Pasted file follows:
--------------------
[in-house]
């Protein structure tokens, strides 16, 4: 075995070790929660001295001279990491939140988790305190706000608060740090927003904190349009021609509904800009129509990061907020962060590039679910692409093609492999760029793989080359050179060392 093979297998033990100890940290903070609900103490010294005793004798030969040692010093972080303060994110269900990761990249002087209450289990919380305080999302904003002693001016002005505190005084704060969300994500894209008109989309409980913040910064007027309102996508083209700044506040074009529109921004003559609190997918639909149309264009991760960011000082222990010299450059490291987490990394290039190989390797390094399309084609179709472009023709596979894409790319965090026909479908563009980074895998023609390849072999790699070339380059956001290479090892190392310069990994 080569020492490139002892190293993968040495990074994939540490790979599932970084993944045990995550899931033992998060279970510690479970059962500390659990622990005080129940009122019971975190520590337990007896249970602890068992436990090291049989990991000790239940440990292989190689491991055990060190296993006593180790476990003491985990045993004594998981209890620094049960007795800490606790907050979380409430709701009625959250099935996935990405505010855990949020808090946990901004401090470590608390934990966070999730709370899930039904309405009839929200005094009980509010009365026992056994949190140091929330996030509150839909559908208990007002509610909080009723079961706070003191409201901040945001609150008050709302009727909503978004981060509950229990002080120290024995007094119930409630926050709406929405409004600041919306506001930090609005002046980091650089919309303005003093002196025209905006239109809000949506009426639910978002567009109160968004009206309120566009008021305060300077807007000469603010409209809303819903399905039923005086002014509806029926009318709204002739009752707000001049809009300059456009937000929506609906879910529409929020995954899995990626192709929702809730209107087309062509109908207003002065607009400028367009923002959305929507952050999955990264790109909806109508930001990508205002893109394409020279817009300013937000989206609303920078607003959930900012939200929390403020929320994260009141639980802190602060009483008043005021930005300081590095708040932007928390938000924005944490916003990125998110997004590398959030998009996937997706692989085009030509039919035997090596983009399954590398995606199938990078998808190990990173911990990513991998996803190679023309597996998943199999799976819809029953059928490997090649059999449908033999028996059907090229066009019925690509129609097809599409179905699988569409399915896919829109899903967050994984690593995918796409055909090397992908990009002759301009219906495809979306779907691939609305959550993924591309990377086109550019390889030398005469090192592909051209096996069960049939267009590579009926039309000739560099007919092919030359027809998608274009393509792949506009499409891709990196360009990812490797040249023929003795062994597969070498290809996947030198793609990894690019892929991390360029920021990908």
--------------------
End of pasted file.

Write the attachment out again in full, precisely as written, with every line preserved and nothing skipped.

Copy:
[in-house]
């Protein structure tokens, strides 16, 4: 075995070790929660001295001279990491939140988790305190706000608060740090927003904190349009021609509904800009129509990061907020962060590039679910692409093609492999760029793989080359050179060392 093979297998033990100890940290903070609900103490010294005793004798030969040692010093972080303060994110269900990761990249002087209450289990919380305080999302904003002693001016002005505190005084704060969300994500894209008109989309409980913040910064007027309102996508083209700044506040074009529109921004003559609190997918639909149309264009991760960011000082222990010299450059490291987490990394290039190989390797390094399309084609179709472009023709596979894409790319965090026909479908563009980074895998023609390849072999790699070339380059956001290479090892190392310069990994 080569020492490139002892190293993968040495990074994939540490790979599932970084993944045990995550899931033992998060279970510690479970059962500390659990622990005080129940009122019971975190520590337990007896249970602890068992436990090291049989990991000790239940440990292989190689491991055990060190296993006593180790476990003491985990045993004594998981209890620094049960007795800490606790907050979380409430709701009625959250099935996935990405505010855990949020808090946990901004401090470590608390934990966070999730709370899930039904309405009839929200005094009980509010009365026992056994949190140091929330996030509150839909559908208990007002509610909080009723079961706070003191409201901040945001609150008050709302009727909503978004981060509950229990002080120290024995007094119930409630926050709406929405409004600041919306506001930090609005002046980091650089919309303005003093002196025209905006239109809000949506009426639910978002567009109160968004009206309120566009008021305060300077807007000469603010409209809303819903399905039923005086002014509806029926009318709204002739009752707000001049809009300059456009937000929506609906879910529409929020995954899995990626192709929702809730209107087309062509109908207003002065607009400028367009923002959305929507952050999955990264790109909806109508930001990508205002893109394409020279817009300013937000989206609303920078607003959930900012939200929390403020929320994260009141639980802190602060009483008043005021930005300081590095708040932007928390938000924005944490916003990125998110997004590398959030998009996937997706692989085009030509039919035997090596983009399954590398995606199938990078998808190990990173911990990513991998996803190679023309597996998943199999799976819809029953059928490997090649059999449908033999028996059907090229066009019925690509129609097809599409179905699988569409399915896919829109899903967050994984690593995918796409055909090397992908990009002759301009219906495809979306779907691939609305959550993924591309990377086109550019390889030398005469090192592909051209096996069960049939267009590579009926039309000739560099007919092919030359027809998608274009393509792949506009499409891709990196360009990812490797040249023929003795062994597969070498290809996947030198793609990894690019892929991390360029920021990908």